Players: 'Excessive' security at Titans' facility

Players were met by what they called "excessive" security Thursday when they arrived at the Tennessee Titans practice facility when they attempted to report under a federal judge's ruling to lift the NFL lockout.

Two armed off-duty police officers in uniform joined the Titans director of security, Steve Berk, at the only open side gate to the facility Thursday. The main gate remains chained and locked as it has since the NFL lockout began March 12. A member of the team's security detail is also stationed at the player's entrance into the building.

"It's a little excessive," right guard Jake Scott, the Titans' players representative, said of the security presence. "I guess they don't want us in, and they don't want what would appear to meet a judge's orders.

"But there's not a lot we can do as players except show up and ask and get sent away. We can't force our way in the building. We're not going to do that. We're going to show up, ask and be told no."

A person familiar with the Titans security said the team has had off-duty officers at the facility to assist with security since the lockout began. The person spoke to The Associated Press on condition of anonymity because the Titans have not publicly commented on security.

But, the officers weren't seen Tuesday by reporters when a handful of Titans tried to report in pouring rain.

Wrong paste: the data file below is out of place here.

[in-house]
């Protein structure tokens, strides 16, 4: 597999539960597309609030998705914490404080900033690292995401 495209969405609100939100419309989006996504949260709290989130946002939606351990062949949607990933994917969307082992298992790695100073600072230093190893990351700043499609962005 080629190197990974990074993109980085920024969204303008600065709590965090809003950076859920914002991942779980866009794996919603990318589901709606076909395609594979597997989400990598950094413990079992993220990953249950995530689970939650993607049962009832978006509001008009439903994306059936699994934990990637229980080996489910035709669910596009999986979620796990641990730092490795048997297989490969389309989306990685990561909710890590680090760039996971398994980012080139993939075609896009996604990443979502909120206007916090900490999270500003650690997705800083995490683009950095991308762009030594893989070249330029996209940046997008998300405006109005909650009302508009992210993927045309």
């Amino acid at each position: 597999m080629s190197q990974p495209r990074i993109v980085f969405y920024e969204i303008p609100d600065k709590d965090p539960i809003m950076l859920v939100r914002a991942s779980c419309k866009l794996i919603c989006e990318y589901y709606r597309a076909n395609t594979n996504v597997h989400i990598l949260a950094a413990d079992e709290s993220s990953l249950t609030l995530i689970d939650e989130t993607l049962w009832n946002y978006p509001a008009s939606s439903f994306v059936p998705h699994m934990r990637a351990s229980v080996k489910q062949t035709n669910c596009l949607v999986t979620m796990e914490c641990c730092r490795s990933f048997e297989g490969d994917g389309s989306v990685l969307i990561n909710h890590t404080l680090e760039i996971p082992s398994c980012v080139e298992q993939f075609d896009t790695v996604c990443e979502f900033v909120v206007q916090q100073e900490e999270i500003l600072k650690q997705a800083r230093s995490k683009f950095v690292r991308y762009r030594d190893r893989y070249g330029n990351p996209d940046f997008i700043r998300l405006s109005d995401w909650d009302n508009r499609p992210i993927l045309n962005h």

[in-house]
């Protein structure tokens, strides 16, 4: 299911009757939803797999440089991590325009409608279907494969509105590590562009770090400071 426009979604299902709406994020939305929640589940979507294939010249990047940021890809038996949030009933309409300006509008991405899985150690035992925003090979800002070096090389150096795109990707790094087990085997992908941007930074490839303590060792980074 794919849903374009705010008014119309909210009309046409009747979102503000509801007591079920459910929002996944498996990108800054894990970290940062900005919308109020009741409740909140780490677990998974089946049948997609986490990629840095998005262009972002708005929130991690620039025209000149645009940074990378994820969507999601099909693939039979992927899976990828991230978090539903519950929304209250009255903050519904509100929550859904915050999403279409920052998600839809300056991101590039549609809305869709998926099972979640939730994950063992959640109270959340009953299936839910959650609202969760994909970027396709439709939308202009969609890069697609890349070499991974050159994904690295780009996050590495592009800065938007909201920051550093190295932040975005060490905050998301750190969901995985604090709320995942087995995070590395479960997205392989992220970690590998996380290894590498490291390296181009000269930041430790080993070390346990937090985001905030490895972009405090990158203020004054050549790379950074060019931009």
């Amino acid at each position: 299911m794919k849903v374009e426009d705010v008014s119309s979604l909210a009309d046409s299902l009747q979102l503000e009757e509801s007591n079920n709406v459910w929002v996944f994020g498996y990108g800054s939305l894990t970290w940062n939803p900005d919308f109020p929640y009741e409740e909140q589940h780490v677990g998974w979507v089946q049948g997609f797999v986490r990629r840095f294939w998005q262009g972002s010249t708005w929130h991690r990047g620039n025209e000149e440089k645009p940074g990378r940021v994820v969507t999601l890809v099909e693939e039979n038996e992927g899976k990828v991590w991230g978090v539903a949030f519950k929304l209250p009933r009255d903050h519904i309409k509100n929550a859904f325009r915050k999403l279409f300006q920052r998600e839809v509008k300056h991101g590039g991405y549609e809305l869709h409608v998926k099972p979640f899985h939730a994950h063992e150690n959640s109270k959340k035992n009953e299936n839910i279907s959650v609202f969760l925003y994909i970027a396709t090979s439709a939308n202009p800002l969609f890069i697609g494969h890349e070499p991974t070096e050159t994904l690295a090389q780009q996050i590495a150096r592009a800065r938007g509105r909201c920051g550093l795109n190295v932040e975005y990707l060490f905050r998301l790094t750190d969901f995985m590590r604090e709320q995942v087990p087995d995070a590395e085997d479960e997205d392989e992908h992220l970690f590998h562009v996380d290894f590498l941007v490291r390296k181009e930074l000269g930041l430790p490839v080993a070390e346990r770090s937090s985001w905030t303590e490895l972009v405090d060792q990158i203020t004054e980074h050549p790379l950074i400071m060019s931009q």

Titans safety Michael Griffin said he laught when he noticed the increased security and tried to report Thursday.

"I thought it was way funny. They rarely do anything through the season," Griffin said.

Scott met briefly Thursday with senior executive vice president Steve Underwood and asked to use the weight room. Underwood told no. Scott then left along with four other Titans who also tried to report, including tight end Jared Cook and Griffin.

U.S. District Judge Susan Richard Nelson late Wednesday rejected the NFL's request to put her order lifting the lockout on hold pending further appeals.

The security detail may not be needed in the future. The NFL sent a memo to clubs saying players can resume voluntary workouts at facilities, meet with coaches and go over playbooks starting Friday. The Titans haven't had a chance to meet as a team with new coach Mike Munchak or pick up playbooks, a crucial delay for a franchise trying to rebound from a 6-10 season.

Scott said that great news.

"This means that players can get back to work and start preparing for the 2011 season. Hopefully the free agency comes sooner than later," he wrote in an e-mail to the AP.

Scott and Griffin are among the Titans who plan to report again Friday, ready to start working. Griffin said he had met new coach Mike Munchak and new defensive coordinator Jerry Gray before the lockout, and that there are no hard feelings between players and coaches.

"It feels good to get things under way, see the playbook and how the terminology's changed," Griffin said.